(7.21)
where the minus sign appears because the expansion of introduces a minus sign with each of the f functions.

The equation (7.21) can be expressed by the following rule [2, p. 1637]:

Count the number of labeled Mayer graphs which can be formed by successively removing 0, 2, ⃛ of the f functions from the Ree–Hoover diagram and subtract from that the number of labeled Mayer graphs that can be formed from removing 1, 3, ⃛ of the f functions from . The resulting number (which can be positive, negative or zero) is the star content .

There is a useful property of the star content which helps in the computations.

Namely if and have the same type of bonds and differ only in the f bonds then

(7.22)

From this we find recursively that

(7.23)
where m is the smallest total number of points possible for the given configuration of bonds.

From (7.23) we find that for the “complete Ree–Hoover star diagram” which contains no bonds we have m = 2 and and thus we find for the star content

(7.24)

For B 5 and B 6 we explicitly give all contributing Ree-Hoover graphs in Tables 7.1 and 7.2. Here we use the notation that the diagram specified by Bk[m, i] has k points, and m points are connected by bonds. We list separately the factors sk[m, i]. and the product

(7.25)
We also specify the graphs in two different notations either by giving the or the f bonds.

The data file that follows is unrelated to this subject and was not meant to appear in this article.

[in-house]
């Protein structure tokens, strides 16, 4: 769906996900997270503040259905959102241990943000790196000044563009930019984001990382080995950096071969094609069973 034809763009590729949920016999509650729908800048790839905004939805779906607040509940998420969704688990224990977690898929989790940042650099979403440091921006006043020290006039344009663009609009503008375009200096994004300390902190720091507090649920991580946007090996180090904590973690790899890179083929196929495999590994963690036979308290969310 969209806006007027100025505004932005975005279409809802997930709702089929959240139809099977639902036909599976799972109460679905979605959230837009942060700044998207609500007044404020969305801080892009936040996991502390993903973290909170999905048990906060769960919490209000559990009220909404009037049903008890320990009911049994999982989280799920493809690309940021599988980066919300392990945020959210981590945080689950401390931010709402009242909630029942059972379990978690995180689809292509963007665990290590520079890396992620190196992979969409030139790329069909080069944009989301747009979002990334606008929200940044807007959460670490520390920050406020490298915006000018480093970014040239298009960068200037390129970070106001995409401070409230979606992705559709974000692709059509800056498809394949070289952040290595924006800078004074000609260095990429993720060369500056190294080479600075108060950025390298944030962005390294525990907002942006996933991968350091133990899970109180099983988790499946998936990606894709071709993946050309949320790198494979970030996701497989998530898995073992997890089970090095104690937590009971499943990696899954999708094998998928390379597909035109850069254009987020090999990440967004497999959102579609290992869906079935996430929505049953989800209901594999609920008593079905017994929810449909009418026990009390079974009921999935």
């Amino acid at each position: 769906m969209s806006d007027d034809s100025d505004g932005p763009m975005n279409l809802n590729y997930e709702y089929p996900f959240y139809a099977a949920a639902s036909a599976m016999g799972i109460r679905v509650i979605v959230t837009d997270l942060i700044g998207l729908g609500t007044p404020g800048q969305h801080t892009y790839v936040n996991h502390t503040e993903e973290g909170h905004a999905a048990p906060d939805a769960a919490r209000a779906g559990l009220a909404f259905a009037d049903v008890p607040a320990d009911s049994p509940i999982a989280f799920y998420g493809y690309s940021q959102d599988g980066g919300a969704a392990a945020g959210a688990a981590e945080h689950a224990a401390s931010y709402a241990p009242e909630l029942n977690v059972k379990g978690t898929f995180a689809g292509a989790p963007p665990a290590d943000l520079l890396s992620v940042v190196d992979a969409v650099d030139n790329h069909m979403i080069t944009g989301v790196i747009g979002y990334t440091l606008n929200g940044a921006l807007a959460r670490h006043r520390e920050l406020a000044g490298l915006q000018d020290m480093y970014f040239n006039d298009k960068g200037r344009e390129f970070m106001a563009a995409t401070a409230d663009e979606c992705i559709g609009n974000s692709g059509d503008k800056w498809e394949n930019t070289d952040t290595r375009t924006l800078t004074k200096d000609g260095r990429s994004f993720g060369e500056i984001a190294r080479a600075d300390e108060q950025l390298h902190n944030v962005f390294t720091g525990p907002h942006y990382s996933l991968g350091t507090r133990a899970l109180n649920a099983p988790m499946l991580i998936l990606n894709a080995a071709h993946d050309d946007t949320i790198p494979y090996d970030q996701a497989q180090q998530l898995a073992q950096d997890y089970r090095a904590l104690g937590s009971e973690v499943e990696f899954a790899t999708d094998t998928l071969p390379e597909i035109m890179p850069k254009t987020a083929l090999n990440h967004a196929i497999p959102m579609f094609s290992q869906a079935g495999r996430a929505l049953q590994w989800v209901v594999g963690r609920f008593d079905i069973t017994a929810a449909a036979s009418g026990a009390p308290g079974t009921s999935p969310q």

(p.186)

Table 7.1 Ree–Hoover diagrams for B 5. For each diagram we give the values of the combinatorial factor sk[m, i], the star content ãk[m, i] and the product where m is the number of points conected by bonds.

The Ree–Hoover expansion has two definite advantages over the Mayer expansion. The first is that for any potential the number of Ree–Hoover graphs is smaller than the number of Mayer graphs. The second advantage is that for low dimensions certain diagrams vanish because of geometrical constraints. This effect is seen by examining B 5[5, 3] where in D = 2 (but not for D ≥ 3) it is impossible to find any configuration which satisfies both the restrictions that f(r) = 0 for and .

The number of contributing diagrams for general potentials, hard disks and hard spheres is given in Table 7.3 up through B 10. The values of these virial coefficients will be computed in section 7.3 and 7.4.

# 7.2 The Tonks Gas

The Tonks gas [4] is the name given to the particularly simple case of the hard sphere gas (7.1) in one dimension. In this case the partition function is particularly easy to compute if we note that a collision of hard rods in one dimension in a volume L behaves kinematically in the same way as free particles which move in volume of LNa where N is the number of rods. Thus if we replace V by LNa in the equation of state of the free gas we have the equation of state of the Tonks gas

(7.26)

When this is rewritten in the form of the virial expansion (7.3) we find

(7.27)
and thus
(7.28)
which is to be compared with the bound (6.40)
(7.29)

(p.187)

Table 7.2 Ree–Hoover diagrams for B 6. For each diagram we give the values of the combinatorial factor sk[m, i], the star content ãk[m, i] and the product where M is the nmber of points connected by bonds.

(p.188)

Table 7.3 The number of Mayer and Ree–Hoover graphs which contribute to the virial coefficients up to order 10 from [17]. Some of the entries are only lower bounds because it is numerically difficult at times to distinguish between graphs which are very small and those which vanish identically.

The Ree–Hoover expansion provides an exceptionally simple derivation of (7.27) because it is easily seen that in the evaluation of Bk all graphs vanish except the one in which each vertex is connected with every other vertex by the bond f i, j. Therefore we find from (7.20) and (7.24)

(7.30)